Here, Fajardo introduced the concept of dignity as it relates to resolving inequality.

Building dignity and providing quality education for those in some of the department’s poorest communities has been a driving force behind Fajardo’s decision to build the library parks in underdeveloped neighborhoods like Santo Domingo and La Ladera and in towns like Anorí, which was overrun by guerillas for 50 years.

“Dignity means we are equally valuable as human beings,” he said. “For everyone, we recognize that we all have capabilities, and we all need recognition.”
Improving education in Medellín and Antioquia has also mobilized people living in these once-disadvantaged neighborhoods to study and dream of new opportunities.

“You have to build on education in order to be able to walk through the doors of opportunities,” said Fajardo. He described the time he organized the “Knowledge Olympics,” which encouraged community members to test their knowledge on various subjects and gave recognition to promising students through scholarships.

The event was aired on national television as a way to garner public support for learning in out-of-the-way corners of Antioquia. Fajardo cited an example of a student from a poor family living in a small town. “She’s the best student in her town, and they have never seen a woman who is a good student. And suddenly, they see this girl appear live on TV winning a fellowship, winning things for her family,” he said.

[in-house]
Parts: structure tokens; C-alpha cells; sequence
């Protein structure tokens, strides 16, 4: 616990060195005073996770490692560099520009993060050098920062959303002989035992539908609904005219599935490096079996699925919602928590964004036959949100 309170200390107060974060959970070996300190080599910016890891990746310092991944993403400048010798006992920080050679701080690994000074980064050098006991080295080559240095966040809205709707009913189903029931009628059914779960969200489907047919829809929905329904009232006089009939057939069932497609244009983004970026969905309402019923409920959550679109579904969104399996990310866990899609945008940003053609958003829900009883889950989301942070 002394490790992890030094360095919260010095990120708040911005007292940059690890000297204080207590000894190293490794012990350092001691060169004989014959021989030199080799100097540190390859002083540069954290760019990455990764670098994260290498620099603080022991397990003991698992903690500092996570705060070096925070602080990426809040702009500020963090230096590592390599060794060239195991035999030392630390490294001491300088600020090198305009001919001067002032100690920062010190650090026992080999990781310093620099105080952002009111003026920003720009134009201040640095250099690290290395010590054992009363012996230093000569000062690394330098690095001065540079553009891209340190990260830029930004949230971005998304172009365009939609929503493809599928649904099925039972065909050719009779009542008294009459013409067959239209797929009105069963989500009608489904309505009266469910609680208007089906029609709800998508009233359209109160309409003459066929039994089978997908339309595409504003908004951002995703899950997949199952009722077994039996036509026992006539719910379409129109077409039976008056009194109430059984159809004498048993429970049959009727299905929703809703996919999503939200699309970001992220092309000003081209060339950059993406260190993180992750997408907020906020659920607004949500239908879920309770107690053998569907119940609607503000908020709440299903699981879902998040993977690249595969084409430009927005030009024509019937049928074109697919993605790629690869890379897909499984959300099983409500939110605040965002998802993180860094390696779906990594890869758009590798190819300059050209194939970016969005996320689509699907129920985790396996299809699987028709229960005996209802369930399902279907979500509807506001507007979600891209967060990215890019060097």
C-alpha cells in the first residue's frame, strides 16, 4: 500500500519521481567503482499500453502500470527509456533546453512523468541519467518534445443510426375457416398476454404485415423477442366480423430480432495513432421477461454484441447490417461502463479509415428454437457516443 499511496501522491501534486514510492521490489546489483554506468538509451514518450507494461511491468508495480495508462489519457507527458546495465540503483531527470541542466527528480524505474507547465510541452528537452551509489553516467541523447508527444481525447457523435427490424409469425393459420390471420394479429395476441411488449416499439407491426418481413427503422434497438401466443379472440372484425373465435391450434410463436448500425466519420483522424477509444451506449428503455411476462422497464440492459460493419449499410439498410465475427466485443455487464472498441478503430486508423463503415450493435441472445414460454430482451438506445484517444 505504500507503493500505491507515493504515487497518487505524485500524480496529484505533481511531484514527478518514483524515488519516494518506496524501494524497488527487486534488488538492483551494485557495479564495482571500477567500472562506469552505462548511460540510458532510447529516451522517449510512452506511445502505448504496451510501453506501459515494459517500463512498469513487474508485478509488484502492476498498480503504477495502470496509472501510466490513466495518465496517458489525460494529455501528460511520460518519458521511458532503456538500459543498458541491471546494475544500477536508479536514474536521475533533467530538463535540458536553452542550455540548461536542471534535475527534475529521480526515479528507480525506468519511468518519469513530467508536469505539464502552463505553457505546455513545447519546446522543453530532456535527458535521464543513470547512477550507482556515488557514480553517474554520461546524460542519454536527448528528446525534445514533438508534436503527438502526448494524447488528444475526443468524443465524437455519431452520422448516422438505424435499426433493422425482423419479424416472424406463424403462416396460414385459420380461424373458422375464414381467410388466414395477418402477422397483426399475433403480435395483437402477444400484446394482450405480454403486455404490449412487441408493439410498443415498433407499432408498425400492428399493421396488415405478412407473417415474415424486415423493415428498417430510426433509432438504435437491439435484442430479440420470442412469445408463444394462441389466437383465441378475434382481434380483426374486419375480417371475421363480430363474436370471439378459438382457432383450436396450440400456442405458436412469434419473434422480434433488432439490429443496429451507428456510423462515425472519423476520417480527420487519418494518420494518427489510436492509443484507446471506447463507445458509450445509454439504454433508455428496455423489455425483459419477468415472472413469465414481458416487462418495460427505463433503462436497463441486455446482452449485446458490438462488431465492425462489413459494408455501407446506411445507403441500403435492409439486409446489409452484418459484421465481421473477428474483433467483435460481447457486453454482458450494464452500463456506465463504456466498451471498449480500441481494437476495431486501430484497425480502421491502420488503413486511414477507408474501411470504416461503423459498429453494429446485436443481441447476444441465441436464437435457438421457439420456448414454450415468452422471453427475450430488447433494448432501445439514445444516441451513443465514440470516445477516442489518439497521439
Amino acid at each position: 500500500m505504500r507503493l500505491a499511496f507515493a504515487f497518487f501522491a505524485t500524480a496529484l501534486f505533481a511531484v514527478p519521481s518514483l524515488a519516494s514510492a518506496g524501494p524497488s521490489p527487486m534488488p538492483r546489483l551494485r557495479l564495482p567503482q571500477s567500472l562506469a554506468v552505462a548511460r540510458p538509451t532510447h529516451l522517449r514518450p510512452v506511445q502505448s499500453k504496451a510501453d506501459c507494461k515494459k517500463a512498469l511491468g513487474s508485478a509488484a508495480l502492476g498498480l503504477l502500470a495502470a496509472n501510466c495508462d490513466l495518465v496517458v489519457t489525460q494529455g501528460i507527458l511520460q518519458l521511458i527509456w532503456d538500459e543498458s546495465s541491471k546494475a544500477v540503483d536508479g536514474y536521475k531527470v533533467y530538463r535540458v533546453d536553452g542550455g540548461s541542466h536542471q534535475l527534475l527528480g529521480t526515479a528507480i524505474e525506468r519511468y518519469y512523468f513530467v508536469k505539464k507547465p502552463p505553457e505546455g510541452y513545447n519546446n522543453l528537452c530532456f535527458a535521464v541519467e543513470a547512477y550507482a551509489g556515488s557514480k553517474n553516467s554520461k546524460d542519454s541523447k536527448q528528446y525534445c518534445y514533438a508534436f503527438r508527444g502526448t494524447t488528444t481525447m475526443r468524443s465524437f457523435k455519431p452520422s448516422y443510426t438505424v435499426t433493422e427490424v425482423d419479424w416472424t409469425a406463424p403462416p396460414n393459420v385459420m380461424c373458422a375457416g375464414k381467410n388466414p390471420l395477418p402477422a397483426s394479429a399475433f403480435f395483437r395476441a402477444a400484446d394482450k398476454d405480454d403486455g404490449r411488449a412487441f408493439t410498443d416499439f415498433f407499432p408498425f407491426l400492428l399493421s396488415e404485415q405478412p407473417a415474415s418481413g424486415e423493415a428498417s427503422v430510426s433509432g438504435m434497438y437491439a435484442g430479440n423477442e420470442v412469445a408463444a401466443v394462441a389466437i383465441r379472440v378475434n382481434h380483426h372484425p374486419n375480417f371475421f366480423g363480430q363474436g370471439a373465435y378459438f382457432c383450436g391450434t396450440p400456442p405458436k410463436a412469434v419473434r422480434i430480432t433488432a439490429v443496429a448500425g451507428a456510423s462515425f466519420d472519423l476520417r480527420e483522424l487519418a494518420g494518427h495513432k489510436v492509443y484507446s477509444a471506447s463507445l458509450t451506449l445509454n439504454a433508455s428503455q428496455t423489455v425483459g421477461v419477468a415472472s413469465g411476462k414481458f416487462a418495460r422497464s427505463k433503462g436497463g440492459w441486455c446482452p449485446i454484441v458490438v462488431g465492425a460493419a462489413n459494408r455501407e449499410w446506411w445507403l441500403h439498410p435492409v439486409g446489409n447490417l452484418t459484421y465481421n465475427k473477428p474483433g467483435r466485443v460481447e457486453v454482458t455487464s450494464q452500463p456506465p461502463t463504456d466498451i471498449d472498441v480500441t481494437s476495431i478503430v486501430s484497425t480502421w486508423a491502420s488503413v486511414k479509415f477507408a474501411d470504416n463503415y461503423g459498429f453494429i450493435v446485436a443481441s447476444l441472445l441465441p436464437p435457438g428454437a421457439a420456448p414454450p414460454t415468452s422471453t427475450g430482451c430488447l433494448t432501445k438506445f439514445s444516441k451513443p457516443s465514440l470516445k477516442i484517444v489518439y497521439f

For now, the governor hopes to continue promoting the path of education and mobilizing communities to create opportunities for themselves. Currently, there are several more educational parks and sports complexes as well as a university campus being built in Antioquia, including in indigenous communities.
“The most beautiful thing that has happened in this neighborhood is this building. It’s a powerful message; it’s a political message that we are giving,” said Fajardo.

Sergio Fajardo is the governor of Antioquia, Colombia, and was the mayor of Medellín from 2004 to 2007. He spoke for CLAS on April 30, 2014.

Sarah McClure is a student at UC Berkeley’s Graduate School of Journalism.

LAS Chair Harley Shaiken (left) walking in Berkeley with Dr. Lucrecia Ramírez Restrepo and Sergio Fajardo, governor of Antioquia, Colombia. (Photo by Jim Block.)